The United Church of Christ is joining the governor of Connecticut and a group of interfaith religious leaders calling for a moment of silence and remembrance Friday morning, Dec. 21, in honor of the souls who lost their lives in the Sandy Hook Elementary School tragedy last week.
Connecticut Governor Dannel P. Malloy, citing the outpouring of love and compassion from every state and around the world, is asking places of worship and government buildings to ring their bells tomorrow morning at 9:30 a.m. in their respective time zones, to remember the "twenty beautiful school children and six dedicated educators taken from their families and their loved ones."
The UCC national officers are urging churches to ring their bells 28 times, once for each person who lost their life last Friday, Dec. 14 in Newtown, Conn.
"Too often we focus on what divides us as people, instead of what binds us together as human beings," wrote Governor Malloy, in a letter released yesterday. "The sense of community that has emerged in the wake of this tragedy should not be lost."
Immediately after the massacre at Sandy Hook Elementary School, the UCC national officers issued a reflection and prayer, calling for an end to gun violence. "We must renew our efforts to control guns and thereby prevent violent tragedies such as this. We must learn how to place our trust in God, not in arms. We must turn swords into plowshares and our spears into pruning hooks," the statement reads. In the wake of this mass murder, our denomination is just one of many lifting up a collective moral voice urging Congress and the President to continue to act to end the national epidemic of gun violence.
Tomorrow, an interfaith group of religious leaders will gather at Washington National Cathedral during the moment of remembrance, for the tolling of the Cathedral’s Bourdon Bell (funeral bell). This group is calling upon churches and houses of worship around the country to ring bells at 9:30 a.m. EST in honor of each life that was taken in last week’s tragedy.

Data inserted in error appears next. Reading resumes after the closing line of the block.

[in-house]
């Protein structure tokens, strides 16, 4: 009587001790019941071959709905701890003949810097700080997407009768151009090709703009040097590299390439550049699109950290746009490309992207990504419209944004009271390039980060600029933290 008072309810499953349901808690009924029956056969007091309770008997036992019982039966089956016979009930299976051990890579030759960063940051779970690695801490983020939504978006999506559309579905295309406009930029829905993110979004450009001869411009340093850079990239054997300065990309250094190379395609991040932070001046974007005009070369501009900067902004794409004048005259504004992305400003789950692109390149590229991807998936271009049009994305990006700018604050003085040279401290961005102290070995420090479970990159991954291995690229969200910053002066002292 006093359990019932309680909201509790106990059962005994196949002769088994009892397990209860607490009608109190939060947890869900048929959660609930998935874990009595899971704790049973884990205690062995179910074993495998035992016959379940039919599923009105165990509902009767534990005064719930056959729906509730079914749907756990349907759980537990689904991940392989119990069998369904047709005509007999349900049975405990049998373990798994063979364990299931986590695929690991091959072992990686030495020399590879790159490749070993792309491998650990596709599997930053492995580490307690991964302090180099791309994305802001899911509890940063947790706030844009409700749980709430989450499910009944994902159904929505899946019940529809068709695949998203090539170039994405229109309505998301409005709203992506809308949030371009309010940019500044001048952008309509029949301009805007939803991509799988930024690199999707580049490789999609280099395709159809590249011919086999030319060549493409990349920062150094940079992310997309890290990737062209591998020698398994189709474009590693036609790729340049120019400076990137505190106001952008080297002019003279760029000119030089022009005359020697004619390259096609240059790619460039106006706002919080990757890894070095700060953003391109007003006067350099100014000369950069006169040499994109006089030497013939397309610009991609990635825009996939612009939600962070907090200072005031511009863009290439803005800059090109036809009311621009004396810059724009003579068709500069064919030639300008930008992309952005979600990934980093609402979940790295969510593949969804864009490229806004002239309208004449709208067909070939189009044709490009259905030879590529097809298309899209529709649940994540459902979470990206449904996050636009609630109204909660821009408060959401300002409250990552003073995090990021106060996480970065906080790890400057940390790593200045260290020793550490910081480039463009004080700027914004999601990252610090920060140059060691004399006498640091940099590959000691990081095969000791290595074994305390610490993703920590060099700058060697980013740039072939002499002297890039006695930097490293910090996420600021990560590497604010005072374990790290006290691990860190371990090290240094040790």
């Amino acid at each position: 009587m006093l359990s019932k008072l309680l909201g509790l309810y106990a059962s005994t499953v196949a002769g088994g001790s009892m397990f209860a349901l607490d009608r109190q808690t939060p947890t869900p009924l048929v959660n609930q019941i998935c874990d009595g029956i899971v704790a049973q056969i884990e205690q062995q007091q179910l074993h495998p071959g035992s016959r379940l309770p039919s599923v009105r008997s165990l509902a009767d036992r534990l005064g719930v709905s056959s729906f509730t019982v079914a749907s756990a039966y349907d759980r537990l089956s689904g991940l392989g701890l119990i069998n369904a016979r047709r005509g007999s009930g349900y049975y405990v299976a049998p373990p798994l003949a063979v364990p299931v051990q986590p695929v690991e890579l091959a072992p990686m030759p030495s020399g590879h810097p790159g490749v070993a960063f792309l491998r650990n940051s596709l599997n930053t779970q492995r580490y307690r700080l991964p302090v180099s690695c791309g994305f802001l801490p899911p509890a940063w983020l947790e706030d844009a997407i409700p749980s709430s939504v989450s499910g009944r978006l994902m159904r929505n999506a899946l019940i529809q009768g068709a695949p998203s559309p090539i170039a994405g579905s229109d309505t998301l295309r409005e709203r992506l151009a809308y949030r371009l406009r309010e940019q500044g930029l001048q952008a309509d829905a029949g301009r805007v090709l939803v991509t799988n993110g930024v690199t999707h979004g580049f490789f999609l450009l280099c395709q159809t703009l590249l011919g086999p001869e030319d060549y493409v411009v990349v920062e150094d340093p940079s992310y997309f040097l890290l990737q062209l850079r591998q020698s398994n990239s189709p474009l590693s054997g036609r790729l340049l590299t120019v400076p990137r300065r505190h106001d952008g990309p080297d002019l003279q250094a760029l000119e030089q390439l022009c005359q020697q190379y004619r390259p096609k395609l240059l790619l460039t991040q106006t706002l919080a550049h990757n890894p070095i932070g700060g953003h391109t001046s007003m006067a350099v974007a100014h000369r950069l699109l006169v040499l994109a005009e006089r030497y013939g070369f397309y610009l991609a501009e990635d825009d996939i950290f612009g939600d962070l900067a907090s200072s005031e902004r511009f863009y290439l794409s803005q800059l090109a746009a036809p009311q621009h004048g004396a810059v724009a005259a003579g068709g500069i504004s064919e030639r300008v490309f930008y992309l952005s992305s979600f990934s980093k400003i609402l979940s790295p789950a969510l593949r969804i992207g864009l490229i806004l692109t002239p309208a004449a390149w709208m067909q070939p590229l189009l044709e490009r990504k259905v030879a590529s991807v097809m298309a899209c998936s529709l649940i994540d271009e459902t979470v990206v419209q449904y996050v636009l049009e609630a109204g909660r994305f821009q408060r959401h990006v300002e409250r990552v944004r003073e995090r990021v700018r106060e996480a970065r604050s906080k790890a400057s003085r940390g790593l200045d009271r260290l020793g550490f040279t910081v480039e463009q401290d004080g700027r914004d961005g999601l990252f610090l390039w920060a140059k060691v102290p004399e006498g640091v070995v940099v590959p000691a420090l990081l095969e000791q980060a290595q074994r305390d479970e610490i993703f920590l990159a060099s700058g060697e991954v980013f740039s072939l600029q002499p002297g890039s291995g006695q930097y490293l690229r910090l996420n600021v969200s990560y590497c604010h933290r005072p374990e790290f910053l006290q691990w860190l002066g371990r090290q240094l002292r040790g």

"As people of faith, we have the moral obligation to stand for and with the victims of gun violence and to work to end it," said the Very Rev. Gary Hall, dean of Washington National Cathedral. "Let us pray not only for the victims and those affected by the tragedy but also for ourselves, that we may have courage to act, so that the murderous violence done on Friday may never be repeated."
"We must come together as people of faith, representing the range of religious traditions throughout our country, in a collective call to action to end this crisis," said Rabbi David Saperstein, director of the Religious Action Center of Reform Judaism. "The time to end senseless gun violence is now, and as religious leaders, the responsibility to provide moral leadership is ours."